The poorer prognosis seen with mucinous ovarian cancer relative to high-grade serous ovarian cancer is thought to be due at least in part to the lower degree of platinum sensitivity of mucinous ovarian cancer. Platinum sensitivity data are largely based on retrospective studies. One such study, a case–control study that included 27 patients with advanced mucinous ovarian cancer, showed a response rate of 26% for these patients compared with 65% in patients with other types of epithelial ovarian cancer (the control group).4 A second retrospective study found that the response rate to first-line platinum-based chemotherapy was 39% for patients with advanced-stage mucinous ovarian cancer compared with 70% for patients with serous ovarian cancer.40 In a third small study of 21 patients with newly diagnosed mucinous ovarian cancer, only 32% of evaluable patients had a complete response to first-line platinum-based chemotherapy and an additional 11% had a partial response; 47% had disease progression.10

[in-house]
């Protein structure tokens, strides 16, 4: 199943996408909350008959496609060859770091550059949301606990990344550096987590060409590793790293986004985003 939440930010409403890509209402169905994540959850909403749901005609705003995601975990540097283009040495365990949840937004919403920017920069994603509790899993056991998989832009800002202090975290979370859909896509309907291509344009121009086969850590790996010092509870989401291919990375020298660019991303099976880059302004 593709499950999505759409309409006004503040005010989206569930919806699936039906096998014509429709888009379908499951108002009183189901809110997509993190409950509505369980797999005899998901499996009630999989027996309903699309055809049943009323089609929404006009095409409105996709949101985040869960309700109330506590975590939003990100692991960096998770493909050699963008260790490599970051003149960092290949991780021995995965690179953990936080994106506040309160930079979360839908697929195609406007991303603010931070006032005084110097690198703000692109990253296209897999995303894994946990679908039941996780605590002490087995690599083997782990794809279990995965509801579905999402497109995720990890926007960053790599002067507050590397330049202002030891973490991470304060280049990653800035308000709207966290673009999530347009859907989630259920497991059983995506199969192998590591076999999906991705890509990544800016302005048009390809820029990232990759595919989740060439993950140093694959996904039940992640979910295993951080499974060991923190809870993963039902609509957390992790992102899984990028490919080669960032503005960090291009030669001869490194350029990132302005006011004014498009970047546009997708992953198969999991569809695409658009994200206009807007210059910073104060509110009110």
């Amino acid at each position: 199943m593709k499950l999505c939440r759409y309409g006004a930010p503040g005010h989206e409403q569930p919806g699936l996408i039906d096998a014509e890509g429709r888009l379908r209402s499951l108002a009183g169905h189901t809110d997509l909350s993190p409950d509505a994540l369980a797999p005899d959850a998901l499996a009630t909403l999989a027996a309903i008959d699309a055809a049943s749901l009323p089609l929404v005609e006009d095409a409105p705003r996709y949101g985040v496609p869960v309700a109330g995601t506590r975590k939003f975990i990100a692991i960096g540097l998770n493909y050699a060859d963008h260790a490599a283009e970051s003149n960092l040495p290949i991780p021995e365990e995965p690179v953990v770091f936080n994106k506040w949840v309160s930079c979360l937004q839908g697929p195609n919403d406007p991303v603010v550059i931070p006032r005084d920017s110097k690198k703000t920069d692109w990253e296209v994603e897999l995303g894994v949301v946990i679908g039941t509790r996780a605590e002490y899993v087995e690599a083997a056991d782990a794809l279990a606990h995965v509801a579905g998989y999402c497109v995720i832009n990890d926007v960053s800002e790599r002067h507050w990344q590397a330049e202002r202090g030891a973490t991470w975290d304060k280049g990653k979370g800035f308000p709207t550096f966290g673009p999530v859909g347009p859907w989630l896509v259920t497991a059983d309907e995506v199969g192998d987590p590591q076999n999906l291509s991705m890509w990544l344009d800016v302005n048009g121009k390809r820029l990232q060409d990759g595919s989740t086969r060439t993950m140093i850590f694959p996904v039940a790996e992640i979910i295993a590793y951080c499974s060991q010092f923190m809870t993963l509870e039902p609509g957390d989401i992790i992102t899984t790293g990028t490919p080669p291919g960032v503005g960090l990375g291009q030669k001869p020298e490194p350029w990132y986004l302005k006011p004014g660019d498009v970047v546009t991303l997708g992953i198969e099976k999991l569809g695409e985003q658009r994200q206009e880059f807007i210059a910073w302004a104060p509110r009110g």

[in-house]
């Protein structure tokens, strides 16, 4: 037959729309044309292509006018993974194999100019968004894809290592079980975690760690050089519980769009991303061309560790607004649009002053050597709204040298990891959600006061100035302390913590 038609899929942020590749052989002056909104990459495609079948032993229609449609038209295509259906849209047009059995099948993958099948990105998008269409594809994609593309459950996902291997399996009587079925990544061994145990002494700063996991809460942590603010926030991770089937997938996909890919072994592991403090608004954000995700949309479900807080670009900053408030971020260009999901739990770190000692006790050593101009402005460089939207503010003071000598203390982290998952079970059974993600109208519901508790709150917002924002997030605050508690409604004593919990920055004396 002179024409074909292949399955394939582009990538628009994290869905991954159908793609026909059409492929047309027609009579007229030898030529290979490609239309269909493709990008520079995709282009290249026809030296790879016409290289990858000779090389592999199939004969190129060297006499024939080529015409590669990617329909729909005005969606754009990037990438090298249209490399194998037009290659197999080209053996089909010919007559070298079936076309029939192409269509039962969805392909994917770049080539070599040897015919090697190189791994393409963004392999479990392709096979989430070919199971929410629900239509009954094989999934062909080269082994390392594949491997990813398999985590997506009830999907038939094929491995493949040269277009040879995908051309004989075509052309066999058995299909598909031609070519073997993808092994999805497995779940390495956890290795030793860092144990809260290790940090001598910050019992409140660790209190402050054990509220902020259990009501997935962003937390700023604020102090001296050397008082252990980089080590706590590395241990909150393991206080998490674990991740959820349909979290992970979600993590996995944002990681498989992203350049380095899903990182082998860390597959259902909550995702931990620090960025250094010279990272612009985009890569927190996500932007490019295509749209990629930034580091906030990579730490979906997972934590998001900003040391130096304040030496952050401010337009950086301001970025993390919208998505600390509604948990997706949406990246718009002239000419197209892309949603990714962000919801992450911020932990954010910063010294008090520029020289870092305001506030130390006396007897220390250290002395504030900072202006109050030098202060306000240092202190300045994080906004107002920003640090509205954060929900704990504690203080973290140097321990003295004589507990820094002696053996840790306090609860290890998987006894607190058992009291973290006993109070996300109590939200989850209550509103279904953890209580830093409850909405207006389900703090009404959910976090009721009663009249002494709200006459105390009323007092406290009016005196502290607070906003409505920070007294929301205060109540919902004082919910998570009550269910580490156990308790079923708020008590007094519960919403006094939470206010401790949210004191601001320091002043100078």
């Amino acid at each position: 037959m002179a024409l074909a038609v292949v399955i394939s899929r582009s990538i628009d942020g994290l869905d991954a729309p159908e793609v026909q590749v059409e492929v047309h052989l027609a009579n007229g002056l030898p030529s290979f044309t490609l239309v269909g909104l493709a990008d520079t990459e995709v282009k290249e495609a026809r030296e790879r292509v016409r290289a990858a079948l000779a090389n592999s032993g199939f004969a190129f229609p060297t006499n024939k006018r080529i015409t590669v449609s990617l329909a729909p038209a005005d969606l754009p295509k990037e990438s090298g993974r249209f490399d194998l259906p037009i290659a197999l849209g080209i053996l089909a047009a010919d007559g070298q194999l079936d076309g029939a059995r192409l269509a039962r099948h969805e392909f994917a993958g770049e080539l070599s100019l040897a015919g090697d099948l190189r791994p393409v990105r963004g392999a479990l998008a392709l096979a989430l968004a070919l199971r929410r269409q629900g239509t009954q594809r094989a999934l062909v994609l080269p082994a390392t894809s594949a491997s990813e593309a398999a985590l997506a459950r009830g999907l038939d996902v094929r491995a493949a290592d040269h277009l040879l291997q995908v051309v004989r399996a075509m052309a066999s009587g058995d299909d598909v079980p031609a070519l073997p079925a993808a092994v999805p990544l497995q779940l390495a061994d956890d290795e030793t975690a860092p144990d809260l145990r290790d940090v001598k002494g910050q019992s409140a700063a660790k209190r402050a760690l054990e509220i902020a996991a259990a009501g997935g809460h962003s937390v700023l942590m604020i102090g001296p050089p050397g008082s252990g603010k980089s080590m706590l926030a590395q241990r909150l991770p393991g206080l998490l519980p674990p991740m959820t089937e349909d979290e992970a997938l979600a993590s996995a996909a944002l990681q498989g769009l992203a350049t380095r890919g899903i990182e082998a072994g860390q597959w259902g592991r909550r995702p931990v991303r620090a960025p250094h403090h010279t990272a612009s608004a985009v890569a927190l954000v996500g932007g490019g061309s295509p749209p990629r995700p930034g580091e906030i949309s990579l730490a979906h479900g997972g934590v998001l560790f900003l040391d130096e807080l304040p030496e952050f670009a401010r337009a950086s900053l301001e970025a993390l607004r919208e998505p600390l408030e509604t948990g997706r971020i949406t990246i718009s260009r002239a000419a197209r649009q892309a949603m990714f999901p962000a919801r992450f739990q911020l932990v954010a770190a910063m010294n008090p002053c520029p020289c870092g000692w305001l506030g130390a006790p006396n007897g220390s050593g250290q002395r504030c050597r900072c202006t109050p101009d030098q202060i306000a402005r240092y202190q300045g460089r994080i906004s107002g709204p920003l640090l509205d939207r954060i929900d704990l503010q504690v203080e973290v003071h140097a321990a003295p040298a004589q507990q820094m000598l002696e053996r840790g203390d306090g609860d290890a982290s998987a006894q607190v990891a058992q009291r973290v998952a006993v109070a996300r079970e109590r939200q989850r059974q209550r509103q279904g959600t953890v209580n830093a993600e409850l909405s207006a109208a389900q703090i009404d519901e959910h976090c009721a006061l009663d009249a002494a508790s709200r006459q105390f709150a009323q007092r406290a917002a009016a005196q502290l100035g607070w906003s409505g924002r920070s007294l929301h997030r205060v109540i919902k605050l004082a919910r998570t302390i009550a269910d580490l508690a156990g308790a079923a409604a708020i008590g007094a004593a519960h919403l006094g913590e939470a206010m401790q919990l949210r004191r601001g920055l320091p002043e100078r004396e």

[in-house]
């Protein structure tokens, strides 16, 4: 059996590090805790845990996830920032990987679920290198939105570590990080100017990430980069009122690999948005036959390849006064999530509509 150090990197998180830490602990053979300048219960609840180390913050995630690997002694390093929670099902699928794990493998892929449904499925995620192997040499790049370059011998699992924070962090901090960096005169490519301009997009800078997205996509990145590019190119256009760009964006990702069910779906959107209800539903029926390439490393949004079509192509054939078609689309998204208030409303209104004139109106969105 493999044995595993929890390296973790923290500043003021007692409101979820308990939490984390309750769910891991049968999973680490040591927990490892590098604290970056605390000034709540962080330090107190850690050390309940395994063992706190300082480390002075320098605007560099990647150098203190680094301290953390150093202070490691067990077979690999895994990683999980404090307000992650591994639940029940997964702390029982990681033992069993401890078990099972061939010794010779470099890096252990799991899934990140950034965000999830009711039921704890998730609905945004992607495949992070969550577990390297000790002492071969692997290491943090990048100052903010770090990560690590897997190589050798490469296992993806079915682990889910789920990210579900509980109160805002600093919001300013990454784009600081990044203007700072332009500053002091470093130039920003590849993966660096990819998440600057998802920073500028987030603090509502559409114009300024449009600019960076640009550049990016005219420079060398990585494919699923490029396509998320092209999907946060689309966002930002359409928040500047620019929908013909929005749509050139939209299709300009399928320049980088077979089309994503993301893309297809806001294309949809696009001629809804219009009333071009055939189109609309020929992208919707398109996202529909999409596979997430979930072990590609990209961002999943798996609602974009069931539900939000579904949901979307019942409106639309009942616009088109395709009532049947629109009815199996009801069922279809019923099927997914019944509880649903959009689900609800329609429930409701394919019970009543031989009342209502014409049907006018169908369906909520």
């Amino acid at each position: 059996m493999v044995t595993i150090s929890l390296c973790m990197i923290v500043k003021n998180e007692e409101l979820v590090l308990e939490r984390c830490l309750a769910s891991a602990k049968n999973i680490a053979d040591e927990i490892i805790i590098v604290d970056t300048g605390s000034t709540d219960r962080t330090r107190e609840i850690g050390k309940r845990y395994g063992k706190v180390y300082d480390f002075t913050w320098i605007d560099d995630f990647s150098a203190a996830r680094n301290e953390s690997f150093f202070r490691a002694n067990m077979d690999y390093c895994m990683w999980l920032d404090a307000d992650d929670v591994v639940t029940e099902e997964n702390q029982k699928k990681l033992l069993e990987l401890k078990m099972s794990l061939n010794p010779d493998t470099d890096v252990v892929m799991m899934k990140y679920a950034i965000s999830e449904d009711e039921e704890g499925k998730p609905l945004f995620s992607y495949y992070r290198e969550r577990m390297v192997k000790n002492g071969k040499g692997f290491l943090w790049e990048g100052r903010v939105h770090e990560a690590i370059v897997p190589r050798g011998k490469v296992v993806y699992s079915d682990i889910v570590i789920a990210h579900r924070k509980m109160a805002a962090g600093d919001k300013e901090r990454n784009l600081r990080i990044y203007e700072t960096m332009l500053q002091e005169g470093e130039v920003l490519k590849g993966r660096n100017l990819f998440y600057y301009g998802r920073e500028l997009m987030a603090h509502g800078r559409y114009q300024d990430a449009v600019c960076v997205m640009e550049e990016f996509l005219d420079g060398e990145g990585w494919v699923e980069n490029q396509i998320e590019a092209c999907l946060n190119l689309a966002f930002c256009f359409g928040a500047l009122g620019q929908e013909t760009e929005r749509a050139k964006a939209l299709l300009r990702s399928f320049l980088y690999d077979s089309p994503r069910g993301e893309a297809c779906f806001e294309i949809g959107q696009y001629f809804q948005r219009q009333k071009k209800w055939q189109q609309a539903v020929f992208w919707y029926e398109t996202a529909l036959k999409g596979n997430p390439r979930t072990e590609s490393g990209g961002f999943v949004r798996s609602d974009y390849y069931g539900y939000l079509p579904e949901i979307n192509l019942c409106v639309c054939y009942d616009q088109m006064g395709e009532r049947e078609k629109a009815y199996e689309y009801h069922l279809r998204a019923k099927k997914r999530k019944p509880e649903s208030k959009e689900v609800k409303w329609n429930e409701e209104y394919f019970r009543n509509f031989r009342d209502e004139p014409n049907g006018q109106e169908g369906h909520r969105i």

Given these poor response rates and the histologic similarity between primary mucinous ovarian tumors and mucinous tumors of the gastrointestinal tract, the hypothesis arose that mucinous ovarian tumors may respond better to gastrointestinal chemotherapy regimens. On the basis of pre-clinical data supporting this hypothesis,41 a phase II trial comparing a gastrointestinal cancer regimen with a traditional gynecologic cancer regimen in patients with mucinous ovarian cancer was implemented. Gynecologic Oncology Group trial 241/mEOC randomized patients to one of four arms: capecitabine and oxaliplatin; capecitabine, oxaliplatin, and bevacizumab; carboplatin and paclitaxel; or carboplatin, paclitaxel, and bevacizumab.6 The planned accrual was 330 patients, and enrollment occurred in both the USA and the UK. Unfortunately, the study closed early, in large part because of poor accrual. This highlights one of the major barriers to clinical trials of rare tumor types: accrual is very difficult and frequently requires many years of enrollment even when the trial is open nationwide or internationally. On analyses of the enrolled patients, the investigators also identified a second significant issue: 55% of the patients were found to have a non-gynecologic primary mucinous tumor on central pathology review.6 This finding limited the conclusions that could be drawn. However, the data that were available suggested that gastrointestinal cancer regimens were not worse than gynecologic cancer regimens, even when the analysis was limited to the sub-set of patients in whom an ovarian primary tumor was confirmed.